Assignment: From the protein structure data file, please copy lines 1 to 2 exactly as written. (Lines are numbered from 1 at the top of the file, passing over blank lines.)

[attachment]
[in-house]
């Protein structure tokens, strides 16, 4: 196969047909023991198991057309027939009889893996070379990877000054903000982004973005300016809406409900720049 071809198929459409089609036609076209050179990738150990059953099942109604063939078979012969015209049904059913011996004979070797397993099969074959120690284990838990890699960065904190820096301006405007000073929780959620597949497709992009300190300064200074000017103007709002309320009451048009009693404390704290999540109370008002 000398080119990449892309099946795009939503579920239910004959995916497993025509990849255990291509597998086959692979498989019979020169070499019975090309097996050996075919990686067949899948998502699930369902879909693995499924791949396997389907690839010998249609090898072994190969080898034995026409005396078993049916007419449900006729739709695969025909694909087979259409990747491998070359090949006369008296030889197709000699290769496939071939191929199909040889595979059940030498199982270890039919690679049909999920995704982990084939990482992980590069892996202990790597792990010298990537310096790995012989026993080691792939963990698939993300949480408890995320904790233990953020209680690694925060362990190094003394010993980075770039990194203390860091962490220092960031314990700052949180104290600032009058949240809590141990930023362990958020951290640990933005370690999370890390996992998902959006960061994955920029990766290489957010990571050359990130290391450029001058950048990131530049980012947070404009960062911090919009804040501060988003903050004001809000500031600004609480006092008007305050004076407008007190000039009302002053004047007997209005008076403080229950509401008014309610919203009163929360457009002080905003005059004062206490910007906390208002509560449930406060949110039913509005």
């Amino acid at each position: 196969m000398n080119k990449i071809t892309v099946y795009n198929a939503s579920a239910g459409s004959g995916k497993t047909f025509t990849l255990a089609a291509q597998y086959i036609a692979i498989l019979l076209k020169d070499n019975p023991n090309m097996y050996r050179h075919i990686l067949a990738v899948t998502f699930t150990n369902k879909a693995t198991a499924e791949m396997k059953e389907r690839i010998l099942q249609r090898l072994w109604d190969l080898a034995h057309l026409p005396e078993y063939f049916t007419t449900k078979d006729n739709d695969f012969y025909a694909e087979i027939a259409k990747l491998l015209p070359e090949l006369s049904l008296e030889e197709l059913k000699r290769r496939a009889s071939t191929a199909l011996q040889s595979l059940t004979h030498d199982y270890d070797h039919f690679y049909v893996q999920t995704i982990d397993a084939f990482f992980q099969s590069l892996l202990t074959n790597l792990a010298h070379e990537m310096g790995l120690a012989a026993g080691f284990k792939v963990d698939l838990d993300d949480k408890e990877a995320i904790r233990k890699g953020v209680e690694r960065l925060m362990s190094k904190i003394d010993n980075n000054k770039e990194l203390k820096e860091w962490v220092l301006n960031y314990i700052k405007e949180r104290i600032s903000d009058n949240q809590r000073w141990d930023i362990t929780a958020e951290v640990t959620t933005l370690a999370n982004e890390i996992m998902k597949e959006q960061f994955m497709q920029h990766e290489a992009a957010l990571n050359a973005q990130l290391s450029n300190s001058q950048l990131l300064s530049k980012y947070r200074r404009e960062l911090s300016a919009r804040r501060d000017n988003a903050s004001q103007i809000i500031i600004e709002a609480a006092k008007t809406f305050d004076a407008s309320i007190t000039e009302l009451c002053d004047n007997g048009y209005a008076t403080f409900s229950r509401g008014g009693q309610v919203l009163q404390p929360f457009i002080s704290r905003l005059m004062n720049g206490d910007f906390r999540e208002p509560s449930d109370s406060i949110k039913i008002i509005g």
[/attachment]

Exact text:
[in-house]
């Protein structure tokens, strides 16, 4: 196969047909023991198991057309027939009889893996070379990877000054903000982004973005300016809406409900720049 071809198929459409089609036609076209050179990738150990059953099942109604063939078979012969015209049904059913011996004979070797397993099969074959120690284990838990890699960065904190820096301006405007000073929780959620597949497709992009300190300064200074000017103007709002309320009451048009009693404390704290999540109370008002 000398080119990449892309099946795009939503579920239910004959995916497993025509990849255990291509597998086959692979498989019979020169070499019975090309097996050996075919990686067949899948998502699930369902879909693995499924791949396997389907690839010998249609090898072994190969080898034995026409005396078993049916007419449900006729739709695969025909694909087979259409990747491998070359090949006369008296030889197709000699290769496939071939191929199909040889595979059940030498199982270890039919690679049909999920995704982990084939990482992980590069892996202990790597792990010298990537310096790995012989026993080691792939963990698939993300949480408890995320904790233990953020209680690694925060362990190094003394010993980075770039990194203390860091962490220092960031314990700052949180104290600032009058949240809590141990930023362990958020951290640990933005370690999370890390996992998902959006960061994955920029990766290489957010990571050359990130290391450029001058950048990131530049980012947070404009960062911090919009804040501060988003903050004001809000500031600004609480006092008007305050004076407008007190000039009302002053004047007997209005008076403080229950509401008014309610919203009163929360457009002080905003005059004062206490910007906390208002509560449930406060949110039913509005």